Despite an UN ruling that declared Assange’s confinement to the Ecuadorian embassy in London “arbitrary detention,” the British government has said it still plans to arrest the Swedish national if it can get its hands on him. It rejects the ruling and has said that it changes nothing, according to the UK’s foreign office.
“Julian Assange has never been arbitrarily detained by the UK. The opinion of the UN Working Group ignores the facts, and the well-recognised protections of the British legal system,” it said in a statement, rejecting the idea of “political asylum,” ouright according to Ars.
“He is, in fact, voluntarily avoiding lawful arrest by choosing to remain in the Ecuadorian embassy. An allegation of rape is still outstanding and a European Arrest Warrant in place, so the UK continues to have a legal obligation to extradite him to Sweden.”
Although Assange is still wanted by British authorities for extradition to Sweden where he faces a rape charge, the UN panel urged the UK government to let him walk free. It suggested that forcing him to seek sanctuary in the embassy and preventing him from leaving – even for a hospital visit – without fear of arrest, was tantamount to arbitrary imprisonment.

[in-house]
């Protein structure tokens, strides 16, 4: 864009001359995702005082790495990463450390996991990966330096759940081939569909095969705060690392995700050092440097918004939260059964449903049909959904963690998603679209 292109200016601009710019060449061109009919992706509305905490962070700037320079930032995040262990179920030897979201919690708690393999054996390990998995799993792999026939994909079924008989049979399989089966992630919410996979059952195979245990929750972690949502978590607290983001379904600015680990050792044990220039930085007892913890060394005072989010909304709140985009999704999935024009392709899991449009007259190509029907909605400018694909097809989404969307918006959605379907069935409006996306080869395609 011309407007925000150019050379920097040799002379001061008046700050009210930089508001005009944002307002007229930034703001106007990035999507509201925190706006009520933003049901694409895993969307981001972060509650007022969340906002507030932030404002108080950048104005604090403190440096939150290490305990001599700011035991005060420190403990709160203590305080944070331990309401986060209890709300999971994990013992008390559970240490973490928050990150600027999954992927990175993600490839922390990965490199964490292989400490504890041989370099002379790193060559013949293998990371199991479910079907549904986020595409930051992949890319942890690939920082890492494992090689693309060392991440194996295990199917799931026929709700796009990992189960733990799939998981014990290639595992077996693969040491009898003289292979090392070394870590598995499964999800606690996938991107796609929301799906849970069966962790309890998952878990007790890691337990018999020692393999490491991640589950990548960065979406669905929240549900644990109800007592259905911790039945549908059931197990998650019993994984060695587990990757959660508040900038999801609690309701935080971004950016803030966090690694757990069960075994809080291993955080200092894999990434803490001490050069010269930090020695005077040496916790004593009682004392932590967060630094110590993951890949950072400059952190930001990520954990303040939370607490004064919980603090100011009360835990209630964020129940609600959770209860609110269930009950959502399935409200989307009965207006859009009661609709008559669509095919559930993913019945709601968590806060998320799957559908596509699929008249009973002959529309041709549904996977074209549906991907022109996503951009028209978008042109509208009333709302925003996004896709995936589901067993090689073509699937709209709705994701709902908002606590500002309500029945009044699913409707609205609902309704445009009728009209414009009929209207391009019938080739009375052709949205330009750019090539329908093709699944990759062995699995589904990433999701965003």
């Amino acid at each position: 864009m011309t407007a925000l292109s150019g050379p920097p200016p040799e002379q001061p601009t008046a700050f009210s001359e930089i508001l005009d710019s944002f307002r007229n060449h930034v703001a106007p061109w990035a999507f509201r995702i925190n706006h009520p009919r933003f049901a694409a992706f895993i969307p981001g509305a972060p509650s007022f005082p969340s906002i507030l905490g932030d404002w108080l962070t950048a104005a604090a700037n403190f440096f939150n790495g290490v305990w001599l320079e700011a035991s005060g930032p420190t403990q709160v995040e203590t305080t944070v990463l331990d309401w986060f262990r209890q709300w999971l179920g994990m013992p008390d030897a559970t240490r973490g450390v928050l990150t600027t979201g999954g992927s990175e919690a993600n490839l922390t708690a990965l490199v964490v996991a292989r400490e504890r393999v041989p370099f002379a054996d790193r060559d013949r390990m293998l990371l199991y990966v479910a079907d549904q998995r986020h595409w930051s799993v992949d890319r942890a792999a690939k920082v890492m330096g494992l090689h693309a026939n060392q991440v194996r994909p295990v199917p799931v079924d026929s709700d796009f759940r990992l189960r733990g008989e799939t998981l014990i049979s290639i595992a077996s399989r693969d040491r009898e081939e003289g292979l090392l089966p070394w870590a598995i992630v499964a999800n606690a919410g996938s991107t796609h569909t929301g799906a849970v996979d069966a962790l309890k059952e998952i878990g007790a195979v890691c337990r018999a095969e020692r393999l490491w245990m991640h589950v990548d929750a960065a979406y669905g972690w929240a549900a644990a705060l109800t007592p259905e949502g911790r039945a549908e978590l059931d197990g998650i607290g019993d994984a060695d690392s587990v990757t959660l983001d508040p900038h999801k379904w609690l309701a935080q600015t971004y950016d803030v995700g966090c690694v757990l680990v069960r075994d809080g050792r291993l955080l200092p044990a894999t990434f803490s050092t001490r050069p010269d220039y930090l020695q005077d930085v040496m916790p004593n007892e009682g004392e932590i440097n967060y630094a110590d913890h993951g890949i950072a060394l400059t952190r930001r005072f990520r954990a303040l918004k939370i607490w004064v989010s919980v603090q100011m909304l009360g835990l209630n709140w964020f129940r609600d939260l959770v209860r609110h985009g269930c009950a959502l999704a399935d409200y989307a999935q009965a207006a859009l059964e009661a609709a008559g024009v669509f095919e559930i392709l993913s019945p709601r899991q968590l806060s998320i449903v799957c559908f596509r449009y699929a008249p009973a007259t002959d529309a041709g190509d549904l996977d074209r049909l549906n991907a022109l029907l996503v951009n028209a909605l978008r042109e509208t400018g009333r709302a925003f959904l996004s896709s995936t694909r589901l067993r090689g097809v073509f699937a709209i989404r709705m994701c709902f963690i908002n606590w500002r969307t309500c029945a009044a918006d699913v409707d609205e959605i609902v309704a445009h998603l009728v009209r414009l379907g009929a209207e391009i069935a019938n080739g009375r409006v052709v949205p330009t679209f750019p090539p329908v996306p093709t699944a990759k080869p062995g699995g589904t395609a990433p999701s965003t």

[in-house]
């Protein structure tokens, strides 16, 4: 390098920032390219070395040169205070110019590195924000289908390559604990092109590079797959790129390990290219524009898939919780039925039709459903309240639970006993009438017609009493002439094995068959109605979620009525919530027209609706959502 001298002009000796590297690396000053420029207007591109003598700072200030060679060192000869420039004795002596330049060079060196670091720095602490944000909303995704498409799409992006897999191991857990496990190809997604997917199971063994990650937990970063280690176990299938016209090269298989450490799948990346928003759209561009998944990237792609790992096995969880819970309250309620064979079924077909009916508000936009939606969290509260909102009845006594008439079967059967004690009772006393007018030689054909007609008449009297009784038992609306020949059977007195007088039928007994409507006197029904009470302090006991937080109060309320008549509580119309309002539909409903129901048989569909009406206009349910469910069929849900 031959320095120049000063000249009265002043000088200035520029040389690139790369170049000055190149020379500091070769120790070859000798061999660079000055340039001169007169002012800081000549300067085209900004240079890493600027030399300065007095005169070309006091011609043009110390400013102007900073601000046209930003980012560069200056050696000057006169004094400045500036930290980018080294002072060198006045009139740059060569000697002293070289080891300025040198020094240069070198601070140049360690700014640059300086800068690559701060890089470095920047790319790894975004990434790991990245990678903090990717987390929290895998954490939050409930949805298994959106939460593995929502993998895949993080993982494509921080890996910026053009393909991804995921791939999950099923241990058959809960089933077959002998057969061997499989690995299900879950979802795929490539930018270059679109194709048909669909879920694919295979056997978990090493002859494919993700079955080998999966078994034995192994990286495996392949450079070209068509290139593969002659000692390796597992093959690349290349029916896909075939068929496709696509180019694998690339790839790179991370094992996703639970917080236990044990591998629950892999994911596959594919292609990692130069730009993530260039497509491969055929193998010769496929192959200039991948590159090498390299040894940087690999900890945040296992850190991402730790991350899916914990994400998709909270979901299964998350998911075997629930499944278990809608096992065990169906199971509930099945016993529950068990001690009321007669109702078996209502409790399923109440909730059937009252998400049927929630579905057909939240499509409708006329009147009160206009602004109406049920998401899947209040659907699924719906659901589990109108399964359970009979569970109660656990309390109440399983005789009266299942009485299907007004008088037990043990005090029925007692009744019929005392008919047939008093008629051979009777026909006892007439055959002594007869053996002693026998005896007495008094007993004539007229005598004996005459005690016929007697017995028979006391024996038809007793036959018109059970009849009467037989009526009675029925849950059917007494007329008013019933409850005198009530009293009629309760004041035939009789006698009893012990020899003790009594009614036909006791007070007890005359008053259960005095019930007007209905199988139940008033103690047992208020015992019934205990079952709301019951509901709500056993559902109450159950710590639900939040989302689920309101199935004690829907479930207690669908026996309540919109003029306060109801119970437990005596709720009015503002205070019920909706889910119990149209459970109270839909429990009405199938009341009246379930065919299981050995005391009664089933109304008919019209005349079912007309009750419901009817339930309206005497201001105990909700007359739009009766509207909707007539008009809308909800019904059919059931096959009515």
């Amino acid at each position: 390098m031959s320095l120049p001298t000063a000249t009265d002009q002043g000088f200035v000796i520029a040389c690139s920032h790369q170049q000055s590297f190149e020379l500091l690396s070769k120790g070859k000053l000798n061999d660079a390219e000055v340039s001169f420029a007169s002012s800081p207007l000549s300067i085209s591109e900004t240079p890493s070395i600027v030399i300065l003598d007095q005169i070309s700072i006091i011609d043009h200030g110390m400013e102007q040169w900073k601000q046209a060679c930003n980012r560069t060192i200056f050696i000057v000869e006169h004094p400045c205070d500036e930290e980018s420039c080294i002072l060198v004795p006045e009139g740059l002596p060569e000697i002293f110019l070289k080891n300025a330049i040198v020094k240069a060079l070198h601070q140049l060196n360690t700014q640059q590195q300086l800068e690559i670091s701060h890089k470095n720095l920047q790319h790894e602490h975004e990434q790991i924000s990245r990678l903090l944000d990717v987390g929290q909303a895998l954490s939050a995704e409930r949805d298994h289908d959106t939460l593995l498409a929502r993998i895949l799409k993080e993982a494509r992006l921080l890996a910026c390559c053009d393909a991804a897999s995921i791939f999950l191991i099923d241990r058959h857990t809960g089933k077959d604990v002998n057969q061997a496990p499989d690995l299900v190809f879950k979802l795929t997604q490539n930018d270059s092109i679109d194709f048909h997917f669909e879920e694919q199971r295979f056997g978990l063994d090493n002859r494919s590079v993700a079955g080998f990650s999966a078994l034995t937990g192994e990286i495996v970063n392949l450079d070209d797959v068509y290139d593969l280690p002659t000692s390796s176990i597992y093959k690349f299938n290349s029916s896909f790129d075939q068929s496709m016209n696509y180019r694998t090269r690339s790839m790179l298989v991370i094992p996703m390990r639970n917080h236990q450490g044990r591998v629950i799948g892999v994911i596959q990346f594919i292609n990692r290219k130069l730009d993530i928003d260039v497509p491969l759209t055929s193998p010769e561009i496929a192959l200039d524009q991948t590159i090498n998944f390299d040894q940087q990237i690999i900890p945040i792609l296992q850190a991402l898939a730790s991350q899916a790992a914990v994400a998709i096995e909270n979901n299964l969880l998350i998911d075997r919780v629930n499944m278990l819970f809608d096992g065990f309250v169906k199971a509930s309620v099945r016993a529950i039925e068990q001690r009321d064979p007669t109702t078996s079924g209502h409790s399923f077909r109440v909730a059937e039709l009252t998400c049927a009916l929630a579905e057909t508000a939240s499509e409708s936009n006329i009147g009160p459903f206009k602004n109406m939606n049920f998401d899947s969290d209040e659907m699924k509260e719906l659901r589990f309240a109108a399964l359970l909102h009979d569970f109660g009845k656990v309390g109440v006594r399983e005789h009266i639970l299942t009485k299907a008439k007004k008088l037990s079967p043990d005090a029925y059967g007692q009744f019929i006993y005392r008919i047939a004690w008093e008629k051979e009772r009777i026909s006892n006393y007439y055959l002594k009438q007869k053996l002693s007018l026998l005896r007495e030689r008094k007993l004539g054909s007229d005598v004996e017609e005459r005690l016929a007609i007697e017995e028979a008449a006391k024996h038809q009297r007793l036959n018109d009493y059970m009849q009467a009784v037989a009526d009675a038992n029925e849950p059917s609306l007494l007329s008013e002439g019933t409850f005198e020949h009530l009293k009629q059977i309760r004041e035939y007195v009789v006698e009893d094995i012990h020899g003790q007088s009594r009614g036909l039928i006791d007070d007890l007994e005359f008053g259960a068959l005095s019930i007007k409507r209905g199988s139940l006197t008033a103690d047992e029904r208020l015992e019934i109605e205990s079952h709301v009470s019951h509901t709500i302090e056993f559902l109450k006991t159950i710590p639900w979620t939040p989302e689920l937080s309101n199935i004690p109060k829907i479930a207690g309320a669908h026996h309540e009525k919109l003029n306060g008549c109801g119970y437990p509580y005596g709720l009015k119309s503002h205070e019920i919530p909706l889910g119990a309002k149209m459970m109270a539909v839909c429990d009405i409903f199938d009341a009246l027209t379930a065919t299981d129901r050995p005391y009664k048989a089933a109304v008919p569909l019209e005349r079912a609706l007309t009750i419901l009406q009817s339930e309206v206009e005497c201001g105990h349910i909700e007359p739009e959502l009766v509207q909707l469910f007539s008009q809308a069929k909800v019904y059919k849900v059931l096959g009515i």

It even went so far as to suggest that he should be given compensation because of it.
Initially arrested in 2010 following a visit to Sweden where the alleged crime(s) occurred, Assange sought sanctuary in the Ecuadorian embassy in 2012 where he remained ever since. During that time, while governments in the UK and U.S. have criticised his actions and continued to keep him under surveillance, he’s received plenty of support from others.
Deputy leader of the Pirate Party UK, David Elston said in a statement:
“Julian Assange has spent over three years in the Ecuadorian embassy in conditions that the United Nations says amount to unlawful detention. Staying in the embassy is harmful to his health and he cannot access adequate medical treatment. He is subject to constant surveillance. The Swedish prosecutor continues to decline the invitation to interview Assange in the embassy.
“It’s time for the UK government to heed the UN’s findings, break the deadlock and uphold international law. Give Assange his passport and safe passage to Ecuador and draw this chapter to a close,” he said.
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KitGuru Says: Although the UN ruling has no teeth to force any action on the Assange case, it is a bizarre one. What do you think the police should do in this case?